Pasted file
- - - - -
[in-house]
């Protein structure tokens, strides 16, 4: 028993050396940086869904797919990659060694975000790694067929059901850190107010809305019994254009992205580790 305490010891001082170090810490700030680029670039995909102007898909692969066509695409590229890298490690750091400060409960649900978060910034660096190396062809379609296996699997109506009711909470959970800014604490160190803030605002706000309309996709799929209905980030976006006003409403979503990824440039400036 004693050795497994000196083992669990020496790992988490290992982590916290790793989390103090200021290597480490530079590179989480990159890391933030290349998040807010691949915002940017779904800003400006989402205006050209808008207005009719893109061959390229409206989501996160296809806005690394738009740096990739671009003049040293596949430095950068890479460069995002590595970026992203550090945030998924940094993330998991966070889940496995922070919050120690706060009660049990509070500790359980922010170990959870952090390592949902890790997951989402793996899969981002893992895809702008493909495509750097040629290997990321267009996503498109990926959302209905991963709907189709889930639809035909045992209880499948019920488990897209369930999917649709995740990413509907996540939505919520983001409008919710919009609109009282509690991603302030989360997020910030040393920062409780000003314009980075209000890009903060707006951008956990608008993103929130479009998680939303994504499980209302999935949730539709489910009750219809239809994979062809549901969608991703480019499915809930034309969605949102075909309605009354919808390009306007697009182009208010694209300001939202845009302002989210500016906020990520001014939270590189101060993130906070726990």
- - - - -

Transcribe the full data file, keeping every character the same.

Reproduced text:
[in-house]
């Protein structure tokens, strides 16, 4: 028993050396940086869904797919990659060694975000790694067929059901850190107010809305019994254009992205580790 305490010891001082170090810490700030680029670039995909102007898909692969066509695409590229890298490690750091400060409960649900978060910034660096190396062809379609296996699997109506009711909470959970800014604490160190803030605002706000309309996709799929209905980030976006006003409403979503990824440039400036 004693050795497994000196083992669990020496790992988490290992982590916290790793989390103090200021290597480490530079590179989480990159890391933030290349998040807010691949915002940017779904800003400006989402205006050209808008207005009719893109061959390229409206989501996160296809806005690394738009740096990739671009003049040293596949430095950068890479460069995002590595970026992203550090945030998924940094993330998991966070889940496995922070919050120690706060009660049990509070500790359980922010170990959870952090390592949902890790997951989402793996899969981002893992895809702008493909495509750097040629290997990321267009996503498109990926959302209905991963709907189709889930639809035909045992209880499948019920488990897209369930999917649709995740990413509907996540939505919520983001409008919710919009609109009282509690991603302030989360997020910030040393920062409780000003314009980075209000890009903060707006951008956990608008993103929130479009998680939303994504499980209302999935949730539709489910009750219809239809994979062809549901969608991703480019499915809930034309969605949102075909309605009354919808390009306007697009182009208010694209300001939202845009302002989210500016906020990520001014939270590189101060993130906070726990």